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The Gestapo's Most Improbable Hostage (Hardback)

Military > Biographies Military > Prisoners of War WWII > Battles & Campaigns > North Africa WWII > Espionage & the SOE

By Hugh Mallory Falconer
Imprint: Pen & Sword Aviation
Pages: 206
Illustrations: 20
ISBN: 9781526721839
Published: 9th July 2018



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I remember very clearly the day on which I was supposed to die…

So starts the story of Squadron Leader Hugh Mallory Falconer, British Special Operations Executive agent and prisoner of the Nazis for over two and a half gruelling years.

When he was caught out of uniform by the Gestapo in Tunisia not long after the culmination of Operation Torch in 1942, he had no right to expect anything but the worst. Quite miraculously however, his papers vanished whilst he was being sent to Gestapo HQ in Berlin and, as a result, no-one could make out who he was. This, coupled with his quick-thinking and cunning whilst under interrogation, led to the Nazis including him in a group of high-profile hostages, holding him alongside such notable figures as the former French Minister Leon Blum.

The group were intended to save the Nazi leaders' necks as the War ground down to its inevitable end. Offered a certain amount of protection on account of their special status in the eyes of their captors, they experienced the war from a unique vantage point. Held at a variety of infamous camps, including Sachsenhausen, Dachau and Buchenwald, Squadron Leader Mallory was taken on a virtual grand tour of the Third Reich, witnessing the full extent of its horrors.

Then in 1945, he was forced to new heights of cunning when the Nazis began exterminating their captives. His daughter, who has painstakingly transcribed the only copy of her father’s memoirs, describes this book, published here for the first time, as ‘a personal manual on keeping your sanity when your weight has dropped to that of a small German Shepherd dog, you are covered in vermin, you are alone and you have everything to fear.’ It makes for vital and compelling reading.

This is an utterly fascinating autobiography, taking us into some of the darkest parts of the Third Reich, then on a journey with a random but equally fascinating collection of enemies of the Nazis.

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History of War

It's the kind of book you want to read at one sitting.

Miniature Wargames, March 2019 – reviewed by Chris Jarvis

This is a harrowing and inspiring tale and we must be grateful to the editor for her efforts to bring her father's memoirs to print. There is also a most fascinating collection of images in a photo plate section of people who have remained largely invisible before.

Read the full review here


Mallory effectively teaches about mental strength, the SS guard mindset, secret communications and how to never give up. His survival strategy is a shining example of how to overcome the worst odds, but not inexplicable – he really helps the reader to understand the stages he went through during his long imprisonment.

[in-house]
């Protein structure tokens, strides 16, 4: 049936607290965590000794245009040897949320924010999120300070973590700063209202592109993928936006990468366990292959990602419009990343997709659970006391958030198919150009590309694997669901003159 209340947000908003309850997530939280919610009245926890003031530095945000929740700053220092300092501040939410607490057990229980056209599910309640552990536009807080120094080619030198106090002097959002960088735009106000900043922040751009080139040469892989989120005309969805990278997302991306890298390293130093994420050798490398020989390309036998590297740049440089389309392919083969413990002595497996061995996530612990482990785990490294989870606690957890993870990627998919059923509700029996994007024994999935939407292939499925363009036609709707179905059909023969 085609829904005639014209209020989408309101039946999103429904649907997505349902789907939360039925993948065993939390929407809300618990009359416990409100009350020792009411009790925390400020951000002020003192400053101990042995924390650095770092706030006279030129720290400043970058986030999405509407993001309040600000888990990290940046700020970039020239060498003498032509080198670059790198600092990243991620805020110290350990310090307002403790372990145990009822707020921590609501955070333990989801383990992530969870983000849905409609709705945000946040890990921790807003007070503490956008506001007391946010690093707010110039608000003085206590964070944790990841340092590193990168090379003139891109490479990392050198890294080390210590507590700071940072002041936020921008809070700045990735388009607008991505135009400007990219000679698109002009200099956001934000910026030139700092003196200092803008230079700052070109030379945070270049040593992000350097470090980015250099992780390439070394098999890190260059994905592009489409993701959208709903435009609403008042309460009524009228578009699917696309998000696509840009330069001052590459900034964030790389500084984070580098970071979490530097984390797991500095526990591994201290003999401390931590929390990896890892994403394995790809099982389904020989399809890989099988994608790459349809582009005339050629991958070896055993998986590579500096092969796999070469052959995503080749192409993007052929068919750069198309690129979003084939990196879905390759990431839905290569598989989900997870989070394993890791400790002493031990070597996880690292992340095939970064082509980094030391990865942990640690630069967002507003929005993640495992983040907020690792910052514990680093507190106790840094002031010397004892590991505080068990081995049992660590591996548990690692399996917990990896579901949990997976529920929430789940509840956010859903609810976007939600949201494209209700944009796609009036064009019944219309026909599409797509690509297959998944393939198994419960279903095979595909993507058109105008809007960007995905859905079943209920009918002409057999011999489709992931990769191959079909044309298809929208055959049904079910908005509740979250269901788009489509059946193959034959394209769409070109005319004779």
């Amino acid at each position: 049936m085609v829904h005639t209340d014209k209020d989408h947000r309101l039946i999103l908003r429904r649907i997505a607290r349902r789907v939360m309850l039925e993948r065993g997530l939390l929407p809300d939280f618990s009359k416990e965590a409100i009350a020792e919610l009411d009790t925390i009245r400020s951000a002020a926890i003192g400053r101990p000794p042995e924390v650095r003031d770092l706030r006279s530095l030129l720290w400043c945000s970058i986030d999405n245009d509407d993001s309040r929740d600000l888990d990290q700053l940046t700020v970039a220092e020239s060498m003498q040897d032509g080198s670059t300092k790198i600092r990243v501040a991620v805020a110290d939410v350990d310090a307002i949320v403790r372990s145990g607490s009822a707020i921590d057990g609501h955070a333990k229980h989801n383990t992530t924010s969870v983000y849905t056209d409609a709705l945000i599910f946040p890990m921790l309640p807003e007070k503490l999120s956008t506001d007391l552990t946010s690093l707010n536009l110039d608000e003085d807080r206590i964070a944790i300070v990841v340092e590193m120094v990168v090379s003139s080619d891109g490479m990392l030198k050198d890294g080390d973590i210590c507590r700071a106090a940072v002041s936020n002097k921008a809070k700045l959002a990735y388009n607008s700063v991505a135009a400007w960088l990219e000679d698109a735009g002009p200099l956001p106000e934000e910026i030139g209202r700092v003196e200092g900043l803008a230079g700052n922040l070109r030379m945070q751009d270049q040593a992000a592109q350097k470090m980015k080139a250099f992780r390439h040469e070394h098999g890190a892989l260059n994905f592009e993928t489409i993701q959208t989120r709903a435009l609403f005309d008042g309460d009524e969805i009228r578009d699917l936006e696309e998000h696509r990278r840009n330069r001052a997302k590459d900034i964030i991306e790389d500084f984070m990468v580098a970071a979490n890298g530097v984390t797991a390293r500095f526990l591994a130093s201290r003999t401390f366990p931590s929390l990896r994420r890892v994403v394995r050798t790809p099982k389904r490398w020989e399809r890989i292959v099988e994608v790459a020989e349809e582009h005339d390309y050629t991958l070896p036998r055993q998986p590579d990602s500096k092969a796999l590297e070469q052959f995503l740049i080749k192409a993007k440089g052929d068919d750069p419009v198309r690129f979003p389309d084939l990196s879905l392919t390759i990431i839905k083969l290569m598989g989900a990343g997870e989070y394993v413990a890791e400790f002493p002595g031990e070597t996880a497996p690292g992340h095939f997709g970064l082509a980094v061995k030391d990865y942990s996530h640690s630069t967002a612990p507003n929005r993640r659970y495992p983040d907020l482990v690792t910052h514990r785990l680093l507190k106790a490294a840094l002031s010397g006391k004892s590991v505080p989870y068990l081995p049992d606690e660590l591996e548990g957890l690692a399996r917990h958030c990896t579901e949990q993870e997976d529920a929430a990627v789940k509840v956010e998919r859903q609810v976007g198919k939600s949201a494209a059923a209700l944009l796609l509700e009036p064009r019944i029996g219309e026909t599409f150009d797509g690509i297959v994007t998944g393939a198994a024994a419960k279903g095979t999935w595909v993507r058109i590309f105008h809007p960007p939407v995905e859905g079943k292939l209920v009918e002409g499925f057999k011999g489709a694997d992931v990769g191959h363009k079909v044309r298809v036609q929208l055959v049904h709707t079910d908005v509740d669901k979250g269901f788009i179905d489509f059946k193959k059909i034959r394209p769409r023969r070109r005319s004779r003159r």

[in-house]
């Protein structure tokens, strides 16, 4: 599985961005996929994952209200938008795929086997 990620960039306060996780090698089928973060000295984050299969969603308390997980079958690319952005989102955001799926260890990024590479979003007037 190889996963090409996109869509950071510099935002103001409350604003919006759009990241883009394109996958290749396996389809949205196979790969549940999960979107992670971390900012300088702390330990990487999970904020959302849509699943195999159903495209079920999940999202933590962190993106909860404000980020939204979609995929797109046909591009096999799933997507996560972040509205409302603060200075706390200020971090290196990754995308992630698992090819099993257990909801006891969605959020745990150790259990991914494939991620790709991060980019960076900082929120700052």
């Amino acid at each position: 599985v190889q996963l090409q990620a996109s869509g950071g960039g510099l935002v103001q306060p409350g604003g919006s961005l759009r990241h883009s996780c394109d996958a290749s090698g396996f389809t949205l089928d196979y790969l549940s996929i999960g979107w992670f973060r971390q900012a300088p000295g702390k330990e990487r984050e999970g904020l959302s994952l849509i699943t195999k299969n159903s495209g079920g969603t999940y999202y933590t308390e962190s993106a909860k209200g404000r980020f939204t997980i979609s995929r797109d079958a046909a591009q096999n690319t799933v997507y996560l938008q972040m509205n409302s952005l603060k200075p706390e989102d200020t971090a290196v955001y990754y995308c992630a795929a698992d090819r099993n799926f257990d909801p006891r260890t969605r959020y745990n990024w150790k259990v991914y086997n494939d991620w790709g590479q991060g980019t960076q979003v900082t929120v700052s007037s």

The Gestapo´s Most Improbable Hostage is a disturbing, inspiring book that also contains some unexpected but very British humour.

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Lars Gyllenhall, Blogger

This is such a cracking story - I nearly read the whole book right off. A real 'page turner' relating the first hand memoir of an SOE agent caught red handed by the Gestapo in Tunisia in 1943, then held in various concentration camps in Germany for two and a half years.

The author tries in vain to understand how the supposedly civilised German people became the monsters who staffed the Gestapo, the SS and the concentration camps. His ways of surviving the camps was to apply his considerable intelligence. A remarkable testimony which I highly recommend.

Military Vehicle Trust issue 168

About Hugh Mallory Falconer

Born in 1910, Hugh Mallory Falconer was the son of a Presbyterian Minister who was elected Head of the Presbyterian Church in England. His mother was born in Hanover whilst her father was aide de camp to one of Queen Victoria's younger sons. He learned French at a Lycee in France then went to Cheltenham College, a major military public school.

Frustrated initially in his wish to be a professional engineer by his mother, who thought that only a military career was suitable for a gentleman, he nevertheless found that the wireless skills he learnt in the Royal Signals and the French Foreign Legion were invaluable when he applied to join the Special Operations Executive.

Post-war, he was placed in the British Zone in Germany, first reorganising German Passport Control, then doing another (unspecified) job in Hanover until 1952. Back in the UK he returned to his profession in the cement industry. From then on all his contracts were abroad in India, Pakistan and Iran. His job took him to Afghanistan, Kashmir, Bangladesh and many other parts of the world.

It was during a two-year contract in Zambia, whilst visiting South Africa and Rhodesia, that he and his wife decided to settle there. He died in Rhodesia in January 1980.

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